There are really only two add-in resources for Safari that I've found really helpful. By far the most helpful is 1Password. You can read my original blog post about it but I will say again it's a fantastic utility and I highly recommend it.

In addition I also use Inquisitor, which adds some enhanced searching functionality, essentially making the Google search box perform much like the in-site searching features on I also have more on Inquisitor in a recent blog post.

There is also a collection point on the web for Safari plugins called Inside of that site you will find a number of add-ons for Safari with nice little summaries and feature lists.

Wrapping it up
While I covered all of the things I've learned about making the most out of Safari over the last four months I'm sure I missed something. If you have a specific tip that you think would help folks please add it in the comments below. I mentioned at the beginning that this would be a comprehensive list and I'm pretty confident that if I missed anything one of the many people that have been helping me will chime in and fill in the blanks.


Dasutin said…
Hey any way that you can change the default page that opens with you start a new tab from a blank page to lets say google? If that could be changed I would switch from Firefox to Safari.
Pecos Bill said…
As pimpmysafari will show, there are ad blocking tools you can add. I've found SafariBlock works rather well and the latest version now accepts feeds (alas, you cannot allow Google Ads that are text based -- which are the ads I like to see; animated ads are evil to my sensitive vision). Safari AdBlock, quite a bit younger at 0.3.2, sounds interesting as I use Adblock on Firefox at work on my peecee though this one doesn't sound configurable). PithHelmet is another, older option. It seems to be lacking quality due to the higher number of rev's. I've only tried SafariBlock
Anonymous said…
Great story, now if you can only tell me how to fix the problem downloading .xls, .doc and .ppt files in safari (but not in firefox ...).
N45800 said…
I don't know about changing the default tabs, but if you just use Command-T, Command-Shift-H, or even just Command-T, Tab (Tab into google search bar), that will open I prefer it to open a blank page, since if I manually open a new page, there is usually a specific site I want to go to.

Two more tricks.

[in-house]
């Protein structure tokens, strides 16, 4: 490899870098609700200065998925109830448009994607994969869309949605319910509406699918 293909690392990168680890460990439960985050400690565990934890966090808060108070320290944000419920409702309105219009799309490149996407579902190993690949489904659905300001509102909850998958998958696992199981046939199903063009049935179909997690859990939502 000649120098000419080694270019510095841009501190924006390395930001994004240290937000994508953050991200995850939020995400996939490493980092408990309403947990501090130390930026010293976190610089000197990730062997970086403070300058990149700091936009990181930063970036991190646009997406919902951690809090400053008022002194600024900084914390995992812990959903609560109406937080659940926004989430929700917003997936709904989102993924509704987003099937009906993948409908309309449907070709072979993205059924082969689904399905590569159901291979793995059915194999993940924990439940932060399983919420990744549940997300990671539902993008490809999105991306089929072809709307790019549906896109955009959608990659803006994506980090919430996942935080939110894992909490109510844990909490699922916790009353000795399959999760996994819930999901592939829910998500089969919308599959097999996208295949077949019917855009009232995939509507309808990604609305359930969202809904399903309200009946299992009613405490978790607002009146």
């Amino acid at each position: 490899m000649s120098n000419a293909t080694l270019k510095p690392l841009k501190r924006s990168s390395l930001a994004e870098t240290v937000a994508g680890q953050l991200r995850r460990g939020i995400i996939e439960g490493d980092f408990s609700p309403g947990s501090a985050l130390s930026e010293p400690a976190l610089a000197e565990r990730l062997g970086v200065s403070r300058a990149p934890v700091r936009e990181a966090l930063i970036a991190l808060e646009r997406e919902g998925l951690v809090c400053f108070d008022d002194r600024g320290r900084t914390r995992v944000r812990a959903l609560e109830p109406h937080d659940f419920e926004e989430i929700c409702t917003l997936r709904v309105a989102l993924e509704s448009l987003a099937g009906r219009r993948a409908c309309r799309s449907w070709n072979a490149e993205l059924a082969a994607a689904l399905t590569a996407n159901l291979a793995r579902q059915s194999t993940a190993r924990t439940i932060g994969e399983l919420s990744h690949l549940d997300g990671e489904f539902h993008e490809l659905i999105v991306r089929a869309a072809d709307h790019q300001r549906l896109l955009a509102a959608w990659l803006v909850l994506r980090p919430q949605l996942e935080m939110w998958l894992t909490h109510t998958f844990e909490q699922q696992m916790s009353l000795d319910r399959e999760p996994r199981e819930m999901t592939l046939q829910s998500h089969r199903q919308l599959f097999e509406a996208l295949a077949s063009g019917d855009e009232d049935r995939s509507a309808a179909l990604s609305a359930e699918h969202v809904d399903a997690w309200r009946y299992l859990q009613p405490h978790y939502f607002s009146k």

1) Command + 1 = First bookmark in bookmark bar (excluding folders), Command + 2 = 2nd, etc.
2) If you want a bit more complex "Develop" menu, those features used to be in a Debug menu, which had quite a few other things you could do. To enable it, type
defaults write IncludeDebugMenu 1
in Terminal and relaunch Safari.

And what problem downloading files?
If the problem is that .doc, .xls, and .ppt files appear as text instead of downloading, it's because Safari listens to the MIME type before it listens to the file extension. If the website sends the file with a MIME type of text/plain rather than application/xls, application/excel, etc., Safari will render it as text. This isn't a problem with Safari, this is a problem with the website, which tells Safari that it is a text file, rather than an application document.
N45800 said…
Also, if you have that problem with files displaying rather than downloading, you can option-click on a link to download it (if it's a website, it will DL the HTML, it if is a jpeg, it will DL the JPEG, etc.). Or, if it is already loaded, just go to File -> Save and save it as a .xls or .ppt or whatever.

In any case, if you try downloading from another website that has .ppt or .xls files, that has the MIME type properly setup, it should properly download the files.
Anonymous said…
To create a new tab you can double-click in the space to the right of the last tab. ~ Alancito.
David Alison said…
@All: Thanks folks - some really helpful tips in there!
Anonymous said…
Hey David,

If you enjoy playing around with browsers, you might want to check out Shiira at:

Like Safari, it's based on WebKit and has some cool effects of its own. There's also a neat widget version.

I doubt you'd want to make it your primary browser, but it's worth a look just to see what's out there.

Anonymous said…
The quickest way back a page on my 12" Powerbook is to use the delete key (adding shift reverses direction). The Command key will do this in a new Tab. Using the arrow keys seems easier for moving across the tabs (using Cmd.-Shift) rather than the [ ] keys, especially when the arrows are already in use with NetNewsWire. Tabs can be dragged and reordered using the Cmd. key. The menu item Window/Move Tab to New Window is handy when a page is going to generate a rash of new tabs, but an easier method is to just drag it downwards, and dragging a page's favicon to the bookmark bar allows you to place it where you want it.
Anonymous said…
Hi David. I've been enjoying your intelligent take on being a switcher.

Here are a couple more keyboard shortcuts I use and did not see mentioned.
Page Down --> Space Bar
Page Up ----> Space Bar + Shift
Control Click a word and you get a small pop-up menu. Scroll (?) down to 'Look Up in Dictionary' and release. A small window will appear bearing the definition along with some options for further information.

Keep up the good work.

Anonymous said…
More resons to love Safari. I really like it. It is so simple and quick to use and your web inspector examples only make me look deeper into Safari's great potential.